I’ve read a lot of places that James Cameron spent the better part of a decade waiting for the technology to catch up to what he wanted to do in “Avatar.”  Looking back, I wish he’d spent a bit more time working on the script and not having it be a retread of “Dances With Wolves.”

Cameron has created a movie that is visually stunning but lacks any depth when it comes to story or characters.  Every plot point is clearly telegraphed well in advance and the characters rarely grow beyond their original character description.   Within five minutes of meeting everyone, I knew pretty much how their story would work out and be resolved before the final frame unfolded.  It’s a shame really that a movie that looks this good can be so empty.  It’s the Lays potato chips of movies.

I’ve also read a lot about how some audience members have returned to the movie multiple times because the world of Pandora is so immersive and they want to feel like they’re a part of the culture created there.   Looking beyond the environmental message that Cameron beats you over the head with like a two-by-four, I was reminded a lot of my recent experience watching “The Invention of Lying.  Both movies, on some level, deal with the question of how human beings find a greater meaning and order to the universe and their lives beyond just themselves.  Where “Lying” was a satire and offered up the viewpoint that religion is based on a lie, “Avatar” seems to say that we find meaning from how we’re connected to the world and each other.  On Pandora, all things are connected and can interconnect, which is a fascinating concept if one that isn’t necessarily all that well explored or thought out.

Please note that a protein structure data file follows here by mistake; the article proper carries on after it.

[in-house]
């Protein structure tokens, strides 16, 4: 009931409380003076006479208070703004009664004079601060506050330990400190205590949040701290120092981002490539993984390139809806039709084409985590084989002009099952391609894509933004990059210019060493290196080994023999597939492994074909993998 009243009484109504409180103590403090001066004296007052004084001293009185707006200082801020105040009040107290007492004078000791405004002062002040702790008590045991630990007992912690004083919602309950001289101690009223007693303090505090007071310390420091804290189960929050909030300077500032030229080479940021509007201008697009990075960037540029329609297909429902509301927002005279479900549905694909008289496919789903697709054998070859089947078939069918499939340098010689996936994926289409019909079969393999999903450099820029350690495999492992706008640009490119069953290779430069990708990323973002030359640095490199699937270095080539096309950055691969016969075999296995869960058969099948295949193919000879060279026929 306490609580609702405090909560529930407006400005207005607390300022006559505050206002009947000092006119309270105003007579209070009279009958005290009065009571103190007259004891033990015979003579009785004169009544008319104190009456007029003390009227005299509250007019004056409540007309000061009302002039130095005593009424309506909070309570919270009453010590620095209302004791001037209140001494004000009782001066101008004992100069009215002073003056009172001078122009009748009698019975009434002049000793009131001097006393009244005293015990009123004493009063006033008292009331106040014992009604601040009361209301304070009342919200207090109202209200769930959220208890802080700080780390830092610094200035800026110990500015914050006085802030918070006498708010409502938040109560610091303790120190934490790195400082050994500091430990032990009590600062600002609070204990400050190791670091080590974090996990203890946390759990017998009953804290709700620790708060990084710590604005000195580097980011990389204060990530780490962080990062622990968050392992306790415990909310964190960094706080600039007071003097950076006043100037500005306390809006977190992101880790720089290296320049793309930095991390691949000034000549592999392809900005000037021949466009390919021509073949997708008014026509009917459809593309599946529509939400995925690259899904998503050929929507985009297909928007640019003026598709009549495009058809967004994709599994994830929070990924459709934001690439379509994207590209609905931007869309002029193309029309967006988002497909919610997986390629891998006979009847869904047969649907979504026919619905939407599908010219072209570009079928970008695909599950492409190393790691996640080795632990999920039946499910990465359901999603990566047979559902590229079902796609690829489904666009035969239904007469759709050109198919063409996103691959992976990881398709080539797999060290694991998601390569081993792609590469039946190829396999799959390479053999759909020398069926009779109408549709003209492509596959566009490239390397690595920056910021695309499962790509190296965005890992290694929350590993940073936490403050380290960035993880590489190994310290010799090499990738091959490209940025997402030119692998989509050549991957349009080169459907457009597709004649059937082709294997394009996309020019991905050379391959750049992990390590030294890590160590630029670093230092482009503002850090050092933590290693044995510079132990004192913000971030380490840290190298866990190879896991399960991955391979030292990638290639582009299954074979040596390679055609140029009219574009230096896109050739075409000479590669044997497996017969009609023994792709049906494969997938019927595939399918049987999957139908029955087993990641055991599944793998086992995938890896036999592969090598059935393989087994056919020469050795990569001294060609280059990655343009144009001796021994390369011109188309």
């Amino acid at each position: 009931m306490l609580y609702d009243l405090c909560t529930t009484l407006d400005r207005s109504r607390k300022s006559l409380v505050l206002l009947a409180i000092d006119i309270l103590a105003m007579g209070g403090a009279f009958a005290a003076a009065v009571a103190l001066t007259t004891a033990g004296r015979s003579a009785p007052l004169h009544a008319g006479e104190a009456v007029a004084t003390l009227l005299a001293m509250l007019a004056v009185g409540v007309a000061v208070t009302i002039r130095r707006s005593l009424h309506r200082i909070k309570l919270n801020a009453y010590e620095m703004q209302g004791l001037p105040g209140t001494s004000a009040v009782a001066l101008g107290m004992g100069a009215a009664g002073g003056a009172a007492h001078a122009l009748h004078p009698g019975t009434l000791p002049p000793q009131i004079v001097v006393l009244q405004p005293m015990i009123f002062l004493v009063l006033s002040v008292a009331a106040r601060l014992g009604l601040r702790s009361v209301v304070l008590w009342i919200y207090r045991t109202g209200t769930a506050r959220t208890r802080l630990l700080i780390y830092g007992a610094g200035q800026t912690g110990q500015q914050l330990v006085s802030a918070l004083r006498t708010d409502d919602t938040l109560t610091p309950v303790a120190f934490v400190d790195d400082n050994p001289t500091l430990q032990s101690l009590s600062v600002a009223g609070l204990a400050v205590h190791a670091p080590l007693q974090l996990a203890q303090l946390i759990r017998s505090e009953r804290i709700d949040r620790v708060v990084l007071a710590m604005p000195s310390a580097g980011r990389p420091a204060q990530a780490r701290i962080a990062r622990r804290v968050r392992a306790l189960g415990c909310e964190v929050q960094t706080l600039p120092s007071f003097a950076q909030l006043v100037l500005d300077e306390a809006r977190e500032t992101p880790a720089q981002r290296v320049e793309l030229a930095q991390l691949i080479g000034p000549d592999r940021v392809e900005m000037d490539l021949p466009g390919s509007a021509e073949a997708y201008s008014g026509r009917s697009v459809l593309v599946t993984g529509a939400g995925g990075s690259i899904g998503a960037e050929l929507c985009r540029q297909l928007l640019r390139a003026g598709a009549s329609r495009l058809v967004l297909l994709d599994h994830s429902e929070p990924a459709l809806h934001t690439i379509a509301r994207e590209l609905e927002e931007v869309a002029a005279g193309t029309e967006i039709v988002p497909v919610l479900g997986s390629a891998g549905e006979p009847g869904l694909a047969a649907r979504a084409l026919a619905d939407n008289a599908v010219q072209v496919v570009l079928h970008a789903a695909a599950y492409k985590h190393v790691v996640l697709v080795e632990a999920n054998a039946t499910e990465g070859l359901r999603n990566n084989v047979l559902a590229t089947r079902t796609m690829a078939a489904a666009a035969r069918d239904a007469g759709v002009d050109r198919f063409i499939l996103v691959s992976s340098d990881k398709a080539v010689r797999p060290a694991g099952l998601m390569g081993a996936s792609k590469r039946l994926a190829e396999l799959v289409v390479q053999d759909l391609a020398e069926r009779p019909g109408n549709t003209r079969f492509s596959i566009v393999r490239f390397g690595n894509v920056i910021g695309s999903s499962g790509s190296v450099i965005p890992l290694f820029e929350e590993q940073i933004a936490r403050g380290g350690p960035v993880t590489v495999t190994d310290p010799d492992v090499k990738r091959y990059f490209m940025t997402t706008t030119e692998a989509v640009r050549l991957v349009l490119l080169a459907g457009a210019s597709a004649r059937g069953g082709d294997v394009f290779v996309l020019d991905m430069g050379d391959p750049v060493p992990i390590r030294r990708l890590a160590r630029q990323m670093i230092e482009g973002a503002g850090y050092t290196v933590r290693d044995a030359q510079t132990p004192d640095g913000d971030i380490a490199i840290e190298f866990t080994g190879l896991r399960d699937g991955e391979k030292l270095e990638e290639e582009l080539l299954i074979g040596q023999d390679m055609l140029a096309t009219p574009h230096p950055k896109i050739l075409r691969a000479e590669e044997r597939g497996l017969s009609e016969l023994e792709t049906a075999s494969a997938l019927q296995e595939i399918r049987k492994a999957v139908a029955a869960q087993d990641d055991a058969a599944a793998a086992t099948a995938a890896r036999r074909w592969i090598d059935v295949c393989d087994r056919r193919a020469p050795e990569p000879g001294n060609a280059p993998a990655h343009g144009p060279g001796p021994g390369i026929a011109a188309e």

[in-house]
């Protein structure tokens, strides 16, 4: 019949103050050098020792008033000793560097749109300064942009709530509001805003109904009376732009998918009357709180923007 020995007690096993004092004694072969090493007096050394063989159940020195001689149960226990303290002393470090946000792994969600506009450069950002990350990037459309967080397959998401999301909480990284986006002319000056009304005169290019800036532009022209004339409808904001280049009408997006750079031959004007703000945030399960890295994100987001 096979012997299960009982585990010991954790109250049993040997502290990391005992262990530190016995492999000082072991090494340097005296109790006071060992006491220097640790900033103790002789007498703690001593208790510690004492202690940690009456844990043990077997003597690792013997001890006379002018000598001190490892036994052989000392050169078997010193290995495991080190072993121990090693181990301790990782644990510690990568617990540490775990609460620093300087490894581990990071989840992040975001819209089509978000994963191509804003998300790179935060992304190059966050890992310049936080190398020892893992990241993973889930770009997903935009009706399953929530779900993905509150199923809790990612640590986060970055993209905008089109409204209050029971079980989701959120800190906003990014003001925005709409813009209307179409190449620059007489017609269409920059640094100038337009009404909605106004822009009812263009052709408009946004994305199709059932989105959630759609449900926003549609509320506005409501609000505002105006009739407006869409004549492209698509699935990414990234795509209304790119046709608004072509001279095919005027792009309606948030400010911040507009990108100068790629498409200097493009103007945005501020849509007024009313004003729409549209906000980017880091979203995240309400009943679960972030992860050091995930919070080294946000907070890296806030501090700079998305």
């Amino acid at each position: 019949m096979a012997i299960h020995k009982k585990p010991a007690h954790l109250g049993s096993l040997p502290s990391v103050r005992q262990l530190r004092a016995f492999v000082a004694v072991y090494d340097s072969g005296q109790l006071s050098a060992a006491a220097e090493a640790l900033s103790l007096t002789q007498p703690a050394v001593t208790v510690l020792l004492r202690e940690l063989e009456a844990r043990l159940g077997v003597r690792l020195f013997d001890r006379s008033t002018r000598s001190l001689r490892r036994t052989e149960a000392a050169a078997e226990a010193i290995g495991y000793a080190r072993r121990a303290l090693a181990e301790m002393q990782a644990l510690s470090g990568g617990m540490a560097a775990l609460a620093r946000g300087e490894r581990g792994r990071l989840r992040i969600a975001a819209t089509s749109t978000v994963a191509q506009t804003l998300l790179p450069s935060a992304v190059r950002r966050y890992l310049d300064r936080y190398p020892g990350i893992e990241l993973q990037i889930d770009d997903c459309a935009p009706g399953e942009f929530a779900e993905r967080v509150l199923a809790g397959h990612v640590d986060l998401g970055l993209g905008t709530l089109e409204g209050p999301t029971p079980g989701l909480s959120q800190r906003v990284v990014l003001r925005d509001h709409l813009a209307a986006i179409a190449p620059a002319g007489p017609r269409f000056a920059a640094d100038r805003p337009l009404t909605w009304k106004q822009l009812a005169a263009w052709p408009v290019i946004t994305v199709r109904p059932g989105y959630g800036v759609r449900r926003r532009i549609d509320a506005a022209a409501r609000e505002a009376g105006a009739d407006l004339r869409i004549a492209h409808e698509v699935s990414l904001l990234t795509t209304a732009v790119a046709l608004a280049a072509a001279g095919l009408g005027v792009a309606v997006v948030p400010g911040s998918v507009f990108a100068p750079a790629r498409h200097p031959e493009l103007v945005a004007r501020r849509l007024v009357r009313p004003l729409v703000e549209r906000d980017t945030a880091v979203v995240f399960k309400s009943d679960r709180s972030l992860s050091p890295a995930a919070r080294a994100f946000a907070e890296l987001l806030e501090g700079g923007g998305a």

But we do see some moments where the natives do have their own types of religious expression, related mostly to the natural environment of their world, and how that has a greater meaning for them.  They worship and find meaning from a mother earth figure, which plays into the final act of the film and serves more as a deus ex machina than offering anything substantive to say about Pandora, the characters or the story.

The movie has some opportunities that it really fails to explore, including the fact that in the real world, Jake is paralyzed but in his avatar body he’s able to use all his limbs.

There are some interesting ideas that could or should have been explored in a better script and story.  Unfortunately, “Avatar” ends up being all style with little substance.

And I’d say that, quite frankly, if you were looking for a better genre film to put up for best picture, “Star Trek” was far more deserving…

“Cloudy With a Chance of Meatballs”
It was fun, it was breezy and it didn’t overstay its welcome.  Running just under 90 minutes, this animated feature is a real joy and I really enjoyed it.  I watched in on DVD and found myself amused the entire time.   It’s not “Up” but it still has a good heart.

“Hound of the Baskervilles” (1939)
The first pairing of Basil Rathbone and Nigel Bruce as Holmes and Watson is a fairly faithful adaptation of the original novel.  The script does play up the red herrings as to who is behind the infamous hound and the story does seem to have a kind of gothic horror sensibility to it at times, esp. once the action shifts to the area surrounding Baskerville hall.   Interestingly, Rathbone doesn’t get top billing (the movie seems more a vehicle for the actor playing Sir Henry).

It’s been a while since I’ve seen any of the Rathbone and Bruce movies and I found the typical image we have of Bruce at Dr. Watson to both fit and not fit here.  Bruce, at times, seems a bit bungling or there in the role of a “Doctor Who” companion–around for Holmes to explain the plot to.  But here he has a more active role and despite one scene in the cave when he throws a tizzy about Holmes being out on the moor in disguise, his take on Watson works fairly well.

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Monday’s Movie — “Lakeview Terrace”


“Lakeview Terrace” (2008)